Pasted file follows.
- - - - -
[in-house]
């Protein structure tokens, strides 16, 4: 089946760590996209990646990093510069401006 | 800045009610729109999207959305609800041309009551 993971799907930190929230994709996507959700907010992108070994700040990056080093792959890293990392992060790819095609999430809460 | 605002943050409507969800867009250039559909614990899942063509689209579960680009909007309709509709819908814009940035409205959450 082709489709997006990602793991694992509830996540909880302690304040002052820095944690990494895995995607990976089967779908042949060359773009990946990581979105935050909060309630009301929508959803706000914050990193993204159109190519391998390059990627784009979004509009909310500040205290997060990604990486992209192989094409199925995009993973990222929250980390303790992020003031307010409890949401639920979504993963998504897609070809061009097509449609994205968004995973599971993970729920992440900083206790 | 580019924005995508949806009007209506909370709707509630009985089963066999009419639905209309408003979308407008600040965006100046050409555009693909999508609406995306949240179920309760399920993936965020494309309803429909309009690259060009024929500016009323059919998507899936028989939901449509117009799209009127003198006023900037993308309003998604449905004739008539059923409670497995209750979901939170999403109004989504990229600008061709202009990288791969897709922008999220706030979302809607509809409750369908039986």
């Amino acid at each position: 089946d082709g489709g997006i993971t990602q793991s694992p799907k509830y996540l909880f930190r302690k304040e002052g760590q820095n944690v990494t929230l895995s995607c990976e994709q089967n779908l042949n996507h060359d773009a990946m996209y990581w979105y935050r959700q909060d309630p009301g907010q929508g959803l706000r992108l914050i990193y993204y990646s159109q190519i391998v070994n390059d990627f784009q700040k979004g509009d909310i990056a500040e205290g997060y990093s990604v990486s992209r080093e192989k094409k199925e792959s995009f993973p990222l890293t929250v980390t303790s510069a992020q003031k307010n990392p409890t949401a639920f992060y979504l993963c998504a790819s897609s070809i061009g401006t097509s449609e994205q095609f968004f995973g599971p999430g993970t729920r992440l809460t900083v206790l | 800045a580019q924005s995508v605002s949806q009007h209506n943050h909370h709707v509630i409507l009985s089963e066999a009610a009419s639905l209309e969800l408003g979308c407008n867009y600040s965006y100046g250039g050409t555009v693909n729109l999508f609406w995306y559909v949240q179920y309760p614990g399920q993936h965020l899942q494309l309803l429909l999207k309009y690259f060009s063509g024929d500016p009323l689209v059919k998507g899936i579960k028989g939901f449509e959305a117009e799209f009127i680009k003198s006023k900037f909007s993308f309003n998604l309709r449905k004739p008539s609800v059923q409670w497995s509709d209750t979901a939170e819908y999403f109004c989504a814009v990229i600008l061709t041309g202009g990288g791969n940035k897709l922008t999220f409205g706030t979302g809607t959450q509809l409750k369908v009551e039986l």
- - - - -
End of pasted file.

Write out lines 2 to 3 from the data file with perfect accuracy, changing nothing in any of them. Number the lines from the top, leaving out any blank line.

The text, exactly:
């Protein structure tokens, strides 16, 4: 089946760590996209990646990093510069401006 | 800045009610729109999207959305609800041309009551 993971799907930190929230994709996507959700907010992108070994700040990056080093792959890293990392992060790819095609999430809460 | 605002943050409507969800867009250039559909614990899942063509689209579960680009909007309709509709819908814009940035409205959450 082709489709997006990602793991694992509830996540909880302690304040002052820095944690990494895995995607990976089967779908042949060359773009990946990581979105935050909060309630009301929508959803706000914050990193993204159109190519391998390059990627784009979004509009909310500040205290997060990604990486992209192989094409199925995009993973990222929250980390303790992020003031307010409890949401639920979504993963998504897609070809061009097509449609994205968004995973599971993970729920992440900083206790 | 580019924005995508949806009007209506909370709707509630009985089963066999009419639905209309408003979308407008600040965006100046050409555009693909999508609406995306949240179920309760399920993936965020494309309803429909309009690259060009024929500016009323059919998507899936028989939901449509117009799209009127003198006023900037993308309003998604449905004739008539059923409670497995209750979901939170999403109004989504990229600008061709202009990288791969897709922008999220706030979302809607509809409750369908039986």
């Amino acid at each position: 089946d082709g489709g997006i993971t990602q793991s694992p799907k509830y996540l909880f930190r302690k304040e002052g760590q820095n944690v990494t929230l895995s995607c990976e994709q089967n779908l042949n996507h060359d773009a990946m996209y990581w979105y935050r959700q909060d309630p009301g907010q929508g959803l706000r992108l914050i990193y993204y990646s159109q190519i391998v070994n390059d990627f784009q700040k979004g509009d909310i990056a500040e205290g997060y990093s990604v990486s992209r080093e192989k094409k199925e792959s995009f993973p990222l890293t929250v980390t303790s510069a992020q003031k307010n990392p409890t949401a639920f992060y979504l993963c998504a790819s897609s070809i061009g401006t097509s449609e994205q095609f968004f995973g599971p999430g993970t729920r992440l809460t900083v206790l | 800045a580019q924005s995508v605002s949806q009007h209506n943050h909370h709707v509630i409507l009985s089963e066999a009610a009419s639905l209309e969800l408003g979308c407008n867009y600040s965006y100046g250039g050409t555009v693909n729109l999508f609406w995306y559909v949240q179920y309760p614990g399920q993936h965020l899942q494309l309803l429909l999207k309009y690259f060009s063509g024929d500016p009323l689209v059919k998507g899936i579960k028989g939901f449509e959305a117009e799209f009127i680009k003198s006023k900037f909007s993308f309003n998604l309709r449905k004739p008539s609800v059923q409670w497995s509709d209750t979901a939170e819908y999403f109004c989504a814009v990229i600008l061709t041309g202009g990288g791969n940035k897709l922008t999220f409205g706030t979302g809607t959450q509809l409750k369908v009551e039986l």